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Experiments showed no reactions coupled to methane leaked into shallow aquifersGreen Open Access

Authors: Márton Berta, Anne Becker, Frank Dethlefsen, Markus Ebert, Saskia Koch and Andreas Dahmke
Journal name: First Break
Issue: Vol 33, No 12, December 2015 pp. 93 - 95
DOI: EAGE-EXPORT-FAKE-DOI
Language: English
Info: Article, PDF ( 436.42Kb )

Summary:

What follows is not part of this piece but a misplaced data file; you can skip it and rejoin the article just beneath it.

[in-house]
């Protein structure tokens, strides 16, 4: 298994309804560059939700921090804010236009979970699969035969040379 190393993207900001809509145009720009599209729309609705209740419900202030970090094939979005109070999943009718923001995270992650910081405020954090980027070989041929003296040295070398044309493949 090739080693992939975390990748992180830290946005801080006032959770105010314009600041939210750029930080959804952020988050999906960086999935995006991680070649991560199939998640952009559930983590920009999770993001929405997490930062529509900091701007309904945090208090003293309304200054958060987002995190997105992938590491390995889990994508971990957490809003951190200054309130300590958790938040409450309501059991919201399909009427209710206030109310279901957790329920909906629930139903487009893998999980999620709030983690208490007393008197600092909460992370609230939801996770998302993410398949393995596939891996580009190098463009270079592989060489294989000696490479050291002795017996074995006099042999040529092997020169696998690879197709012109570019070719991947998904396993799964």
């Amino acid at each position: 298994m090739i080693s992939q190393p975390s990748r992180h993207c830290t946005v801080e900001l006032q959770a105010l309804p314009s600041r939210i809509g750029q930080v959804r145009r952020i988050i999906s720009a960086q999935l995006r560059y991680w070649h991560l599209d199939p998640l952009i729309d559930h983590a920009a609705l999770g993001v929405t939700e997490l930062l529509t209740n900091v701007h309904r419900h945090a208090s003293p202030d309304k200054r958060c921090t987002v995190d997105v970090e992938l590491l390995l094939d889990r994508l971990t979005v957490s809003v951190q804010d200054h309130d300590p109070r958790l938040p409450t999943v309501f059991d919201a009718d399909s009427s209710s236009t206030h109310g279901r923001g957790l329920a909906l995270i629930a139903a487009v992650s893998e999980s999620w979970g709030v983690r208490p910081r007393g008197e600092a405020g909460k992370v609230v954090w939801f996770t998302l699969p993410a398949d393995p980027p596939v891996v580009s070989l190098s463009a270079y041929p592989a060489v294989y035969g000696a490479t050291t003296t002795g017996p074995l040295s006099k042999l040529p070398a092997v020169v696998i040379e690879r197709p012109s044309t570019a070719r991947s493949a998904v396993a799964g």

The need for subsurface energy stor¬age to balance the fluctuations in power production using renewable sources already exists, and based on the current deployment rate of wind and solar power stations, scenarios with a renewable share of up to 80% of the German energy production were developed for the next decades (UBA, 2010). Owing to the fluctuat¬ing character of renewable energy production, storage of gases, including compressed air, methane, and hydro¬gen may play a deciding role in the geological energy storage mix (Bauer et al., 2013). In case of a methane storage concept, the gas is generated from surplus renewable electricity via the Sabatier process, stored under¬ground in deep porous reservoirs or salt caverns, and retrieved and used in the existing energy system when needed. Any geological gas storage may result in leakages of the stored gas into shallow geological compart¬ments due to various reasons such as well failure (Evans, 2009). Evaluating hydrogeochemical reactions following such a potential accidental methane leakage into shallow aquifers are of particular importance for ensuring good groundwater quality, especially if the overlying shallow aquifers are used for drinking water production.

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